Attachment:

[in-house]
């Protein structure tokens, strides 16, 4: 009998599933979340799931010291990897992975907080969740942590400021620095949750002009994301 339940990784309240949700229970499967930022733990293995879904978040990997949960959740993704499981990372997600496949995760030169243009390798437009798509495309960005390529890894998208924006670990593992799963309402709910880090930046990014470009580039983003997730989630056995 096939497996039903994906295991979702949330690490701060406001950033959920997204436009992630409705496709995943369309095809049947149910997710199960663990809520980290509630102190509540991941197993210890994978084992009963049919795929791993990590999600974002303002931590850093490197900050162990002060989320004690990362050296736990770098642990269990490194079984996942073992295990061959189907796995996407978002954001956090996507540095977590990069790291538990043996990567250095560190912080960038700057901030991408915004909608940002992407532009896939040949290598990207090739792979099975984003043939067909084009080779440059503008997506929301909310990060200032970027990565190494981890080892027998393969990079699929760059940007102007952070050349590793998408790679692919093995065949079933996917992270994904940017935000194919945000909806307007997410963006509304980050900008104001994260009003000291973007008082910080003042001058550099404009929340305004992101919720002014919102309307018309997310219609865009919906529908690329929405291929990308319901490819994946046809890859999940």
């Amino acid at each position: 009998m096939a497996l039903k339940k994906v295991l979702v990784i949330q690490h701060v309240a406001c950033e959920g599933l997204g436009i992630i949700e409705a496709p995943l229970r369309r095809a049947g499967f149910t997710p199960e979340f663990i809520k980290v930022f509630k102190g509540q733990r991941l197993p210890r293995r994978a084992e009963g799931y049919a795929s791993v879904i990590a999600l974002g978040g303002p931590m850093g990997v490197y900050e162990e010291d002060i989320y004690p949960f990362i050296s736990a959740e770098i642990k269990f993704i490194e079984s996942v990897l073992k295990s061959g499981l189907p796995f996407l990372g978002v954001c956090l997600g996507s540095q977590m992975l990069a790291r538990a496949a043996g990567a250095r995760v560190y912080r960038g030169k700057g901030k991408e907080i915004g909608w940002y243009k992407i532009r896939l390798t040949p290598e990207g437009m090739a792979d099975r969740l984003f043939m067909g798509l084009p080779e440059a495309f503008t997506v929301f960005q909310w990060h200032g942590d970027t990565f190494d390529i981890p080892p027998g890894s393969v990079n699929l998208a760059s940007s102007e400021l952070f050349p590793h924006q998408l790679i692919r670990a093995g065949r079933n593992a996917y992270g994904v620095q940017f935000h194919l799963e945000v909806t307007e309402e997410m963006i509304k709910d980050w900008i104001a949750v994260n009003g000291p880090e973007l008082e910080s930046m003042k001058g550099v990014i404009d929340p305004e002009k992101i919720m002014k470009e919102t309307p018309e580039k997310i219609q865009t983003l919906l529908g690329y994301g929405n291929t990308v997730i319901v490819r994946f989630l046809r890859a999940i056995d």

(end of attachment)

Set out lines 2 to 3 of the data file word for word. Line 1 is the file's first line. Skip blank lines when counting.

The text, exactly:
């Protein structure tokens, strides 16, 4: 009998599933979340799931010291990897992975907080969740942590400021620095949750002009994301 339940990784309240949700229970499967930022733990293995879904978040990997949960959740993704499981990372997600496949995760030169243009390798437009798509495309960005390529890894998208924006670990593992799963309402709910880090930046990014470009580039983003997730989630056995 096939497996039903994906295991979702949330690490701060406001950033959920997204436009992630409705496709995943369309095809049947149910997710199960663990809520980290509630102190509540991941197993210890994978084992009963049919795929791993990590999600974002303002931590850093490197900050162990002060989320004690990362050296736990770098642990269990490194079984996942073992295990061959189907796995996407978002954001956090996507540095977590990069790291538990043996990567250095560190912080960038700057901030991408915004909608940002992407532009896939040949290598990207090739792979099975984003043939067909084009080779440059503008997506929301909310990060200032970027990565190494981890080892027998393969990079699929760059940007102007952070050349590793998408790679692919093995065949079933996917992270994904940017935000194919945000909806307007997410963006509304980050900008104001994260009003000291973007008082910080003042001058550099404009929340305004992101919720002014919102309307018309997310219609865009919906529908690329929405291929990308319901490819994946046809890859999940």
């Amino acid at each position: 009998m096939a497996l039903k339940k994906v295991l979702v990784i949330q690490h701060v309240a406001c950033e959920g599933l997204g436009i992630i949700e409705a496709p995943l229970r369309r095809a049947g499967f149910t997710p199960e979340f663990i809520k980290v930022f509630k102190g509540q733990r991941l197993p210890r293995r994978a084992e009963g799931y049919a795929s791993v879904i990590a999600l974002g978040g303002p931590m850093g990997v490197y900050e162990e010291d002060i989320y004690p949960f990362i050296s736990a959740e770098i642990k269990f993704i490194e079984s996942v990897l073992k295990s061959g499981l189907p796995f996407l990372g978002v954001c956090l997600g996507s540095q977590m992975l990069a790291r538990a496949a043996g990567a250095r995760v560190y912080r960038g030169k700057g901030k991408e907080i915004g909608w940002y243009k992407i532009r896939l390798t040949p290598e990207g437009m090739a792979d099975r969740l984003f043939m067909g798509l084009p080779e440059a495309f503008t997506v929301f960005q909310w990060h200032g942590d970027t990565f190494d390529i981890p080892p027998g890894s393969v990079n699929l998208a760059s940007s102007e400021l952070f050349p590793h924006q998408l790679i692919r670990a093995g065949r079933n593992a996917y992270g994904v620095q940017f935000h194919l799963e945000v909806t307007e309402e997410m963006i509304k709910d980050w900008i104001a949750v994260n009003g000291p880090e973007l008082e910080s930046m003042k001058g550099v990014i404009d929340p305004e002009k992101i919720m002014k470009e919102t309307p018309e580039k997310i219609q865009t983003l919906l529908g690329y994301g929405n291929t990308v997730i319901v490819r994946f989630l046809r890859a999940i056995d």